For months, the buzz built ahead of the Apple Watch launch. At CES and Mobile World Congress, every conversation seemed to have an unspoken element tied to the impact of Apple’s newest device. As the online sales date approached, brands and agencies were inundated with questions about the implications and opportunities the Apple Watch could create. Most preached a wait-and-see attitude with a perspective that Version 1 of the Watch would probably fall close to Google Glass as a fast fail into a new category. But, after missing the “Year of Mobile” time and time again, no one would dare risk missing the next potential game changer. At launch, more than 3,500 apps were available on the Apple Watch.
This fear of missing out seemed validated when, after a few hours of online sales, the first run of the Watch had sold out and suddenly would-be wearers found themselves facing a wait until June for delivery. I was in that group, and while I was told June, I found myself skeptical that Apple had so badly under-predicted demand and thought it was more likely that an under-promise, over-deliver situation was ahead. And in fact, that’s precisely what happened with Apple delivering my Watch on April 24.
So, what does one make of the Apple Watch? My first impression is just how important the first impression is going to become for brands. The Watch has two core options: There is the standard app view that allows you to see all of your apps, and then there is the Glance view, which allows you to swipe up from the main screen to see a single piece of information from the apps loaded onto the Watch. At the moment, the app functionality still feels bloated and inappropriate for the screen real estate, and likely, for usage of most of the Watch. I would equate it to the attempt to move TV commercials to the Web. Moving your app experience to the Watch is simply not a viable plan, long-term.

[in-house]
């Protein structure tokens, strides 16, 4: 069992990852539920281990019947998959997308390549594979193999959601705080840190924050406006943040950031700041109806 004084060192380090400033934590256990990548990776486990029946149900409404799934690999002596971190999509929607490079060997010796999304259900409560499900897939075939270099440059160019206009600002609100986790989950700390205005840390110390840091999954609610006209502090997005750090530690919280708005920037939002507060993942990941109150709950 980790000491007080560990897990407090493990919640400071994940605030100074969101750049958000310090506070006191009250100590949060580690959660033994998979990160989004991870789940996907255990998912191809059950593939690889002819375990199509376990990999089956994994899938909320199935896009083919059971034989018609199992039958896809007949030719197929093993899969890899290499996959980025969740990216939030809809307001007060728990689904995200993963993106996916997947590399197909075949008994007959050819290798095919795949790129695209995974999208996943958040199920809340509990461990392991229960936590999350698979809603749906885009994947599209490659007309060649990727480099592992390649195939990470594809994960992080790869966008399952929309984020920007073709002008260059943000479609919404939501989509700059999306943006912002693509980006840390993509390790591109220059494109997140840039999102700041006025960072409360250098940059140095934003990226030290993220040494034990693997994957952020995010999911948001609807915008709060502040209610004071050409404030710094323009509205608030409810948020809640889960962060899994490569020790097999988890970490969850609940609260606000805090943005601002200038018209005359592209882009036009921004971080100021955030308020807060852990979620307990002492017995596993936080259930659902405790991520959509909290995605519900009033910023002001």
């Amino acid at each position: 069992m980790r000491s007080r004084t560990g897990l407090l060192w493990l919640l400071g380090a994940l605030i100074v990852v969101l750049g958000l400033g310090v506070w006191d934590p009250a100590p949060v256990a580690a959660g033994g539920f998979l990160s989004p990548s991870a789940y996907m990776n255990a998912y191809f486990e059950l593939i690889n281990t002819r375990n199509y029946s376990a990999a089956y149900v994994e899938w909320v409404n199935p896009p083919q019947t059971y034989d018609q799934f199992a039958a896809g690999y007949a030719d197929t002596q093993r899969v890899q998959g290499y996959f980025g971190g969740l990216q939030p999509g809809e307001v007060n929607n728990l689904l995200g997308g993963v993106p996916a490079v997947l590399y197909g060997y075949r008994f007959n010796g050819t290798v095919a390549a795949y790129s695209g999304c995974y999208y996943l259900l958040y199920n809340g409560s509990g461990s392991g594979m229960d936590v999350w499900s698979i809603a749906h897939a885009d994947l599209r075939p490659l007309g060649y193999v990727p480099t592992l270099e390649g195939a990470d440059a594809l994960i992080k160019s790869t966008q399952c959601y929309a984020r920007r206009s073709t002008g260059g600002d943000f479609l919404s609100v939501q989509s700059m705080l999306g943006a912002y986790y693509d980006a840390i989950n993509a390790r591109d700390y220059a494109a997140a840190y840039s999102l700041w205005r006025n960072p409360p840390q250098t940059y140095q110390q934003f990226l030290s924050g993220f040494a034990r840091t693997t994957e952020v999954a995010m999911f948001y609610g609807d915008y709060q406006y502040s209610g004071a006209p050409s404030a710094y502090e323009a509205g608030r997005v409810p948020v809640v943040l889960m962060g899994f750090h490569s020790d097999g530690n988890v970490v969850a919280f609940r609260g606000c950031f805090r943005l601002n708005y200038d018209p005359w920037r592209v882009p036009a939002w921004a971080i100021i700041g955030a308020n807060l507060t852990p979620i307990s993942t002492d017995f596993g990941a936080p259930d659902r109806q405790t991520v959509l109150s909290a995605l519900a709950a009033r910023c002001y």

Instead, the big takeaway for brands has to come in two elements. First, establishing enough value with a consumer to warrant being in their pocket, on the phone and on the wrist. For years, people have called the phone the most personal device to own. What the Watch represents is a gateway or filtering solution to make your technology more useful. For anyone who has ever felt that the fire hydrant of access was too much, the Watch may be the perfect solution to allow for metering of information that is specific to your needs. So a brand has to be “worthy” of being attached to one’s person.
Think of it as the next step forward in friction reduction between consumer and brand. For Uber, that is allowing a single-click call for a car based on Watch location. For many brands it’s still a work in progress. Regardless, for every brand – whether on the Apple Watch or not – this understanding of greatest value will be key to getting on the device.
Once a brand makes the cut to reach Watch-worthy status, the next challenge is attaining Glance status. This is where brands can have a long pondering about the future of their connection with consumers. For several years there has been a trend of moving from mass to micro in communications. Twitter, Instagram, Snapchat, and messaging services such as WhatsApp have all pointed to a future where less is more. Platforms and brands have worked together to bring video into every environment to try and stem this tide, but clearly the one-click generation wants immediacy as much as they want depth.
A Glance occurs when a Watch wearer swipes down to see notifications or up to see a single data point from an app. Notifications sync with iPhone settings to deliver information without going into the pocket. It will be interesting to see if Apple adds a Watch notification option for greater control. The apps that have made swipe-up Glance status for me are all personal passions (health, weather, sports). Over time it will be interesting to see which apps figure out how to earn Glance status with a single piece of content that is worthy of prominence and frequent viewing.
With the Watch, there can be no mistaking the importance of brevity, clarity, and utility. Historically, a watch had one function – tell the time and do it in no time at all. The brand challenge with the Apple Watch and all future wearables will be about doing less and doing it as efficiently as possible. Brands have to replace a meet-the-needs-of-all mentality with a singular delivery of the most valuable interaction possible.
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